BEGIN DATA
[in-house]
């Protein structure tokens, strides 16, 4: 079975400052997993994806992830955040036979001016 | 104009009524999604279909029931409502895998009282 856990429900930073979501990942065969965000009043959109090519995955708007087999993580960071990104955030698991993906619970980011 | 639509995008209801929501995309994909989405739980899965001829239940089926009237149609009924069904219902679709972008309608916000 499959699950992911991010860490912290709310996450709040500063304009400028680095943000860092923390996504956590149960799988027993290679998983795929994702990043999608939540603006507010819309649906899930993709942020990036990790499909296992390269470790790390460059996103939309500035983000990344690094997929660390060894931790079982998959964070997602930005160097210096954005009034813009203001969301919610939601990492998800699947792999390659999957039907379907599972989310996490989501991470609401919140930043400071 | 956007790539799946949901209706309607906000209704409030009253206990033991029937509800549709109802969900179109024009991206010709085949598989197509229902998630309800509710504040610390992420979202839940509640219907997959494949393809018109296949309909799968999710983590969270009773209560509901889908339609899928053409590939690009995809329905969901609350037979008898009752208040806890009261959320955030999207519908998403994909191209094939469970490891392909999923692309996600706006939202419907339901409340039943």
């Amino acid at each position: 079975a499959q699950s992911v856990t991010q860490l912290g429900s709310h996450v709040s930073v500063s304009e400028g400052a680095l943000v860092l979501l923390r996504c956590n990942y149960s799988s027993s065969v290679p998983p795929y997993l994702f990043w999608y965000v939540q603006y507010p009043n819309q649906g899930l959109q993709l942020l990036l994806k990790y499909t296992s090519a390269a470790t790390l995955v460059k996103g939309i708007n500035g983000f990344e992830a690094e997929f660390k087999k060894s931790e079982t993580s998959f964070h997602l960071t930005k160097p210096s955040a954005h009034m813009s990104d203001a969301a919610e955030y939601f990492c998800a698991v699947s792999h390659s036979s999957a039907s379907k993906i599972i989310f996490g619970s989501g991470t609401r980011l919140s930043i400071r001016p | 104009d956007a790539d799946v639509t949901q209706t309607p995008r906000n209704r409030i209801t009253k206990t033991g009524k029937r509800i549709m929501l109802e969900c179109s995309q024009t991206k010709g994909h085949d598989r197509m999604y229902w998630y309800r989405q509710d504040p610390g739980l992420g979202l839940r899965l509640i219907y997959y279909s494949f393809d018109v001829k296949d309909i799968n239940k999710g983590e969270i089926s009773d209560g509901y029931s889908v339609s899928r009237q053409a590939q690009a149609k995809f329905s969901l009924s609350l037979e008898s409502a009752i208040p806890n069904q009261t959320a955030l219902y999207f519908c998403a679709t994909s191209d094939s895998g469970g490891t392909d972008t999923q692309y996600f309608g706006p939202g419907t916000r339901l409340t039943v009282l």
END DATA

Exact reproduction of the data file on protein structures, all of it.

[in-house]
């Protein structure tokens, strides 16, 4: 079975400052997993994806992830955040036979001016 | 104009009524999604279909029931409502895998009282 856990429900930073979501990942065969965000009043959109090519995955708007087999993580960071990104955030698991993906619970980011 | 639509995008209801929501995309994909989405739980899965001829239940089926009237149609009924069904219902679709972008309608916000 499959699950992911991010860490912290709310996450709040500063304009400028680095943000860092923390996504956590149960799988027993290679998983795929994702990043999608939540603006507010819309649906899930993709942020990036990790499909296992390269470790790390460059996103939309500035983000990344690094997929660390060894931790079982998959964070997602930005160097210096954005009034813009203001969301919610939601990492998800699947792999390659999957039907379907599972989310996490989501991470609401919140930043400071 | 956007790539799946949901209706309607906000209704409030009253206990033991029937509800549709109802969900179109024009991206010709085949598989197509229902998630309800509710504040610390992420979202839940509640219907997959494949393809018109296949309909799968999710983590969270009773209560509901889908339609899928053409590939690009995809329905969901609350037979008898009752208040806890009261959320955030999207519908998403994909191209094939469970490891392909999923692309996600706006939202419907339901409340039943």
């Amino acid at each position: 079975a499959q699950s992911v856990t991010q860490l912290g429900s709310h996450v709040s930073v500063s304009e400028g400052a680095l943000v860092l979501l923390r996504c956590n990942y149960s799988s027993s065969v290679p998983p795929y997993l994702f990043w999608y965000v939540q603006y507010p009043n819309q649906g899930l959109q993709l942020l990036l994806k990790y499909t296992s090519a390269a470790t790390l995955v460059k996103g939309i708007n500035g983000f990344e992830a690094e997929f660390k087999k060894s931790e079982t993580s998959f964070h997602l960071t930005k160097p210096s955040a954005h009034m813009s990104d203001a969301a919610e955030y939601f990492c998800a698991v699947s792999h390659s036979s999957a039907s379907k993906i599972i989310f996490g619970s989501g991470t609401r980011l919140s930043i400071r001016p | 104009d956007a790539d799946v639509t949901q209706t309607p995008r906000n209704r409030i209801t009253k206990t033991g009524k029937r509800i549709m929501l109802e969900c179109s995309q024009t991206k010709g994909h085949d598989r197509m999604y229902w998630y309800r989405q509710d504040p610390g739980l992420g979202l839940r899965l509640i219907y997959y279909s494949f393809d018109v001829k296949d309909i799968n239940k999710g983590e969270i089926s009773d209560g509901y029931s889908v339609s899928r009237q053409a590939q690009a149609k995809f329905s969901l009924s609350l037979e008898s409502a009752i208040p806890n069904q009261t959320a955030l219902y999207f519908c998403a679709t994909s191209d094939s895998g469970g490891t392909d972008t999923q692309y996600f309608g706006p939202g419907t916000r339901l409340t039943v009282l």